BY JENNY GOLDSBERRY
Baby New Year has arrived! With him, thousands of other babies will arrive this year too. If you’re expecting, check out this list of 100-year-old baby names you can use as inspiration to name your own Baby New Year. Then, keep reading to find the stories of locals who share the same name.
The number-one name in 1922 was Mary. In the United States, it remained the number-one name for 35 consecutive years. Its origin is Hebrew. It was the word for myrrh, used in Biblical times as incense and perfume.
Mary Wilcox was born smack dab in the middle of ten children in Syracuse. She went on to be the President of the Women’s Faculty Association at Weber State University, then known as Weber College. Alongside her, her husband William P. Miller was the President of the college for 19 years. At over 70 years old, she received an honorary doctorate of humanities degree from WSU. She attended the Wilcox Family Reunion at Syracuse Park late into her life.
Next, comes this Greek name. In its original language, it was Dorothea. It meant “God’s gift.”
Dorothy Williams’ father had come from Arizona but served on Syracuse’s first town council. As a result, she was one of the first born after Syracuse had been established. After Dorothy graduated from Weber College, she worked in the Scowcroft Canning Factory. Her family sold tomatoes there. While there, she met her future husband, Melvin Davis.
At number three on the list is another Greek name. Then, it was pronounced Helena, now, it is shortened to Helen. Helena meant “light or torch.”
Helen Wilcox (Mary’s cousin) certainly lived up to the meaning of her name. In life, she was a 4-H leader and taught young children how to take care of livestock. She was also a Lady Lion, organizing events to raise money on behalf of Syracuse. In addition, she participated in the former Syracuse Literary and Service Club, which she probably liked most, since she was known to recite poetry.
While this was the number-one name in 1922, it would remain in the top five for 52 consecutive years. In Hebrew, it meant “God is gracious.” Its longer companion, Johnathan, meant “Jehovah’s gift.”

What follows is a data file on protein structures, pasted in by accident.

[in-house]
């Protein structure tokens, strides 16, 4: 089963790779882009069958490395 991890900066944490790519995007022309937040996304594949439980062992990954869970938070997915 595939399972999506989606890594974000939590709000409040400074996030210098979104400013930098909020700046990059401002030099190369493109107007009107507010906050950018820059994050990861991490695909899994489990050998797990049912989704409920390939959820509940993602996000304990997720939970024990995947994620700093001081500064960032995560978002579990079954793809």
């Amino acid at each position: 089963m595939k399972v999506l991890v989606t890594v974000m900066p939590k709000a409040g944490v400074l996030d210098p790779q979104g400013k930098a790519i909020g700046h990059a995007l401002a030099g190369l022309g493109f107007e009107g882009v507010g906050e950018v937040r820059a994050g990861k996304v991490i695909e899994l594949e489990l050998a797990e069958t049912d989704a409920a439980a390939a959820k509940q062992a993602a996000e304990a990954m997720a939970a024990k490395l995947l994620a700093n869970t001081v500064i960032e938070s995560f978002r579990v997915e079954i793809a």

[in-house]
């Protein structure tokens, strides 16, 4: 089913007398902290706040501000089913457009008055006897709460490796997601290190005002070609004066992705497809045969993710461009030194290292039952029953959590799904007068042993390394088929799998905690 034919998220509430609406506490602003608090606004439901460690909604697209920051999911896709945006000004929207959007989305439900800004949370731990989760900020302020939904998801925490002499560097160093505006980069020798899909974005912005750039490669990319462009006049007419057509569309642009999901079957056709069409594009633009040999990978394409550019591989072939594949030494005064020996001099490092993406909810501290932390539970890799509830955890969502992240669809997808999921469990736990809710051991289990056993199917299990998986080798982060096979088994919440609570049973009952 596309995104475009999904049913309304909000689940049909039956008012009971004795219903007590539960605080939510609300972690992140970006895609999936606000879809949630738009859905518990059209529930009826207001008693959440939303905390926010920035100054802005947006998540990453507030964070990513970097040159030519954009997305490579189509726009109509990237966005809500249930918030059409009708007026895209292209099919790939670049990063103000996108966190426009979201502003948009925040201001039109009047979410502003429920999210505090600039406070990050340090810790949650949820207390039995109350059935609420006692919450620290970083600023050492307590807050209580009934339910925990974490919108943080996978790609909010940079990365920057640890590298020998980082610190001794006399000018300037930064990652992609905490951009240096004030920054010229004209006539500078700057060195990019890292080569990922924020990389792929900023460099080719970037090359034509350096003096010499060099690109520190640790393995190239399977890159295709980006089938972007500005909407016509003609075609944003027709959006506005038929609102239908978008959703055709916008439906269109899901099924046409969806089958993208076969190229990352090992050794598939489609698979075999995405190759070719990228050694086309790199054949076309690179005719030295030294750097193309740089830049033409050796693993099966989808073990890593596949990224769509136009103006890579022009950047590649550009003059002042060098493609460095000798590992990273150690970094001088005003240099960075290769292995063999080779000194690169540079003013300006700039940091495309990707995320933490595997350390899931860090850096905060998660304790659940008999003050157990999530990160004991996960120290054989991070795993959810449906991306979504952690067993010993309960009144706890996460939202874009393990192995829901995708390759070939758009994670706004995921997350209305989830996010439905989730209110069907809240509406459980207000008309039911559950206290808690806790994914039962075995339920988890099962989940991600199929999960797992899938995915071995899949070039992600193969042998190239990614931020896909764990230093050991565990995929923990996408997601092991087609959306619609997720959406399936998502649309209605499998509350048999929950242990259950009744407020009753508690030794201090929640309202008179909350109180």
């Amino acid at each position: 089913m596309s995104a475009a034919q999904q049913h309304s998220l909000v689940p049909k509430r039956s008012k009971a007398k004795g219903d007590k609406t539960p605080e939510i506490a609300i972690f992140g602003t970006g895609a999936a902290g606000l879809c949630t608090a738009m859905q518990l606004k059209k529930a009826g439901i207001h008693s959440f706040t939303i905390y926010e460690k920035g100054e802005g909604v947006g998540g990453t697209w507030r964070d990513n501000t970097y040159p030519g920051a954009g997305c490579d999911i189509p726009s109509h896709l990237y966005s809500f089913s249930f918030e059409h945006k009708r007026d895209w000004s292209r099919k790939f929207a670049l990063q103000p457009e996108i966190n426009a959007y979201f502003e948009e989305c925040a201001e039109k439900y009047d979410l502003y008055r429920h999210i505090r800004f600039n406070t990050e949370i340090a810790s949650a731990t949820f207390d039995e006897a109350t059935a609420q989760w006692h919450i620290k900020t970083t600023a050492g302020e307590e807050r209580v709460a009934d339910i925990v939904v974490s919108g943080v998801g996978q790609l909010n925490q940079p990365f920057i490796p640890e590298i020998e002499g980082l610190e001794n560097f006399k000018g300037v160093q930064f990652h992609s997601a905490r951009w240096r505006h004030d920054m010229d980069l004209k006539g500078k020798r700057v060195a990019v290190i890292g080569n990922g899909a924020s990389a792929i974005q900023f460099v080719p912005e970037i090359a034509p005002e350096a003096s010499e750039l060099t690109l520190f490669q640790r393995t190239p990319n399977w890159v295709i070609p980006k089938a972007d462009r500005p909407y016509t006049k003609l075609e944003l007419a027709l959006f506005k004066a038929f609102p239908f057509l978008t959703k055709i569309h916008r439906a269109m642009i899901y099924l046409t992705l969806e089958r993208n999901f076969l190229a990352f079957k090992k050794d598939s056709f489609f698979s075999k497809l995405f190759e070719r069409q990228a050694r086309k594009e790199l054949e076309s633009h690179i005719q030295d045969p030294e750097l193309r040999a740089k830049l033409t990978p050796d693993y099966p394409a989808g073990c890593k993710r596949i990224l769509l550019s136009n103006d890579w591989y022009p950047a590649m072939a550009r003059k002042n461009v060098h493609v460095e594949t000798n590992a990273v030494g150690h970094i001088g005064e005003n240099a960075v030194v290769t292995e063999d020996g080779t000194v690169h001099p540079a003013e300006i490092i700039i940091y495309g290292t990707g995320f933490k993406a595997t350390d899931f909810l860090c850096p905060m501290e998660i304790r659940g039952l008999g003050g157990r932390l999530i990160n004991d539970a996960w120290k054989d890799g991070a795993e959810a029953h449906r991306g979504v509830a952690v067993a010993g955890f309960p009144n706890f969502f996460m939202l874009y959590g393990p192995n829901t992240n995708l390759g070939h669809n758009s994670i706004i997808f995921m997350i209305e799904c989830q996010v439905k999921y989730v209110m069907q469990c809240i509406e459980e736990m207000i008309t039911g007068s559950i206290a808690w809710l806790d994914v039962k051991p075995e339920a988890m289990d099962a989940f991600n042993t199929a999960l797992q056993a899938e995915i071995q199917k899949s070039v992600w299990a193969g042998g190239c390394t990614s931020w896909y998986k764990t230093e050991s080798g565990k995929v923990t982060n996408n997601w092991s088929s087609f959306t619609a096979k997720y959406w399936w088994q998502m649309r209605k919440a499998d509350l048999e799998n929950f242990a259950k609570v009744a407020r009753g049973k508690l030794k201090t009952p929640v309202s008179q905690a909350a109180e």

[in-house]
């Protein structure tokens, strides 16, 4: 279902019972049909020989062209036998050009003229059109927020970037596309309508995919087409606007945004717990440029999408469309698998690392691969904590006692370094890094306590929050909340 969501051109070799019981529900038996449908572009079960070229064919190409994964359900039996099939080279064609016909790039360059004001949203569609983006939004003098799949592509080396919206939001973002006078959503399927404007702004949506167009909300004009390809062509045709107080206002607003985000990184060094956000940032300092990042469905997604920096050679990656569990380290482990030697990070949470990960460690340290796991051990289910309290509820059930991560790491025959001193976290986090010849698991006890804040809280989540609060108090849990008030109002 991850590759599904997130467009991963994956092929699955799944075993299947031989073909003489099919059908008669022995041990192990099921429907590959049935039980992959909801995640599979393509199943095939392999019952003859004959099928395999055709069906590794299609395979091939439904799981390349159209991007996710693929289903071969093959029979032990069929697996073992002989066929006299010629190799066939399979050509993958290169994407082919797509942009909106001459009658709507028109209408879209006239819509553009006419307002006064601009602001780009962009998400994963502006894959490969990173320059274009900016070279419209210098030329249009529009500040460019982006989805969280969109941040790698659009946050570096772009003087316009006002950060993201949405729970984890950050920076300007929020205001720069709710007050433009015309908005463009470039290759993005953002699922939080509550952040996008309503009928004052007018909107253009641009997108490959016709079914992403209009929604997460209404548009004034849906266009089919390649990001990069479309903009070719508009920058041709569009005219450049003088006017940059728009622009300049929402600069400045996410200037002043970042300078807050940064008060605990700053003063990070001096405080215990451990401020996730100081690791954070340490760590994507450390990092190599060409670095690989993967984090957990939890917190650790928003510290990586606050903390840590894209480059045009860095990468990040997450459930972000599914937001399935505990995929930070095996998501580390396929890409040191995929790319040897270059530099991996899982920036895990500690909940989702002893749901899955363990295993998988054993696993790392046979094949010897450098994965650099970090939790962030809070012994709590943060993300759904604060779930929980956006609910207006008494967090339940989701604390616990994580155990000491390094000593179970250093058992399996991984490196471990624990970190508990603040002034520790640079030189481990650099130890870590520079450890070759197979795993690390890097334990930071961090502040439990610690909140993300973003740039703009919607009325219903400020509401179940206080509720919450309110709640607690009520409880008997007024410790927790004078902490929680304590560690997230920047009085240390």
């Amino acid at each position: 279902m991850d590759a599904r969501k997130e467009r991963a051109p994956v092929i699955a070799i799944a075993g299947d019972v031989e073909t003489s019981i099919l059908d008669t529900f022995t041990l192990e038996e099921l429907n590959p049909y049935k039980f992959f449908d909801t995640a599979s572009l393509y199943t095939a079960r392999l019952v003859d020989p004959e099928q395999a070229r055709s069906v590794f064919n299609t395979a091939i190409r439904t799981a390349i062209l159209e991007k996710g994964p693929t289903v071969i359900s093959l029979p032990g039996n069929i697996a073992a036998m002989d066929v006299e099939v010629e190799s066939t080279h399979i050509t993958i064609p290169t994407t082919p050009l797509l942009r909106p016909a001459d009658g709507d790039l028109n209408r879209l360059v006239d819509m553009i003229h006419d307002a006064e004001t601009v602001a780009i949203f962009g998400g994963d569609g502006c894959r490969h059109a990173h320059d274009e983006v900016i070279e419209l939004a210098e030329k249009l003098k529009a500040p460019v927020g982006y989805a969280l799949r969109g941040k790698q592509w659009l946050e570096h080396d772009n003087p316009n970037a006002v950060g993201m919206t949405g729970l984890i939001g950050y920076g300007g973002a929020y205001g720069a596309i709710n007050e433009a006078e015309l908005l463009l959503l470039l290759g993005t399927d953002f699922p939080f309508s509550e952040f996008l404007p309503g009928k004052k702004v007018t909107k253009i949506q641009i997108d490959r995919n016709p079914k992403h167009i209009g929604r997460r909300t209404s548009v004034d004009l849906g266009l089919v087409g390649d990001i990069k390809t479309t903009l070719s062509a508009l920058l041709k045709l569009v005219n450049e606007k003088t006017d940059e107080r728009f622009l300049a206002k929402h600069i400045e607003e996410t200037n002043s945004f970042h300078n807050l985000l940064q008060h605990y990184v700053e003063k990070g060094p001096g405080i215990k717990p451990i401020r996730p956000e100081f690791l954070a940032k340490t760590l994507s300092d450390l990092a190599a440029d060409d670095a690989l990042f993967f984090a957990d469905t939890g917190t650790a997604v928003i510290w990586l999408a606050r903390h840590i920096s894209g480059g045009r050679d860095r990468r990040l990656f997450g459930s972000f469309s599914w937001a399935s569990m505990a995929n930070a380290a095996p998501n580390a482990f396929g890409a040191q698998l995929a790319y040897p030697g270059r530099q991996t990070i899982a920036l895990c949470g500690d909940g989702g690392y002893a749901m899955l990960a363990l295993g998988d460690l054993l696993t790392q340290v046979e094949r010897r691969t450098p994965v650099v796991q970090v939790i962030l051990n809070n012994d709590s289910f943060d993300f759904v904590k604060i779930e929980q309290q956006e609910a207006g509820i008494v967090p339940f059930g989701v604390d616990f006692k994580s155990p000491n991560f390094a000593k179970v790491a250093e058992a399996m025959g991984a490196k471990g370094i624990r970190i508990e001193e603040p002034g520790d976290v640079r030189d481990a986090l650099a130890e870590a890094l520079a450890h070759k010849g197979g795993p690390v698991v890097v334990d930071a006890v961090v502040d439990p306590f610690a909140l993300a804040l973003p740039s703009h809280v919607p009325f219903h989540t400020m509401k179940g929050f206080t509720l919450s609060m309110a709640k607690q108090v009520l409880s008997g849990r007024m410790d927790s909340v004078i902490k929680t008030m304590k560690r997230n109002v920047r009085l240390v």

John Henry Stokes was born in Syracuse at the end of the 19th century. He grew up loving the outdoors, trading, and whittling. “Hen,” as he went by, especially loved big game hunting, and he hunted anything from elk, grizzly bears, deer, and goats. His hunting trips into the Rocky Mountains became so popular that even Hank Snow, the Yodeling, Singing Ranger, tagged along once.
This name is Old English. It meant “bright or shining with fame.” Robert was made world- renowned by Robert the Bruce, King of Scotland, who preserved his country’s independence.
Robert Bodily went to school in Syracuse, coincidentally, taught by William Miller, the future President of Weber College. Just after his first daughter was born, Robert was drafted into the second World War. He caught the Bamberger line down to Fort Douglas after a long tearful goodbye with his wife, Lucille Poll.
William is an Old German name. It meant “a resolute protector.” Its Old English nickname, Will, means “determined, firm, resolute.”
Garold William Hodson lived up to his name by the time he was 13 years old. He was swimming in Sands Hole Reservoir, when his buddy, Spencer Parish, started to drown. Garold stuck a long pole out to Spencer and pulled him onto shore.
Do you have an ancestor with one of the above names? We want to hear their story! Visit our website to submit their stories for the chance to be published later.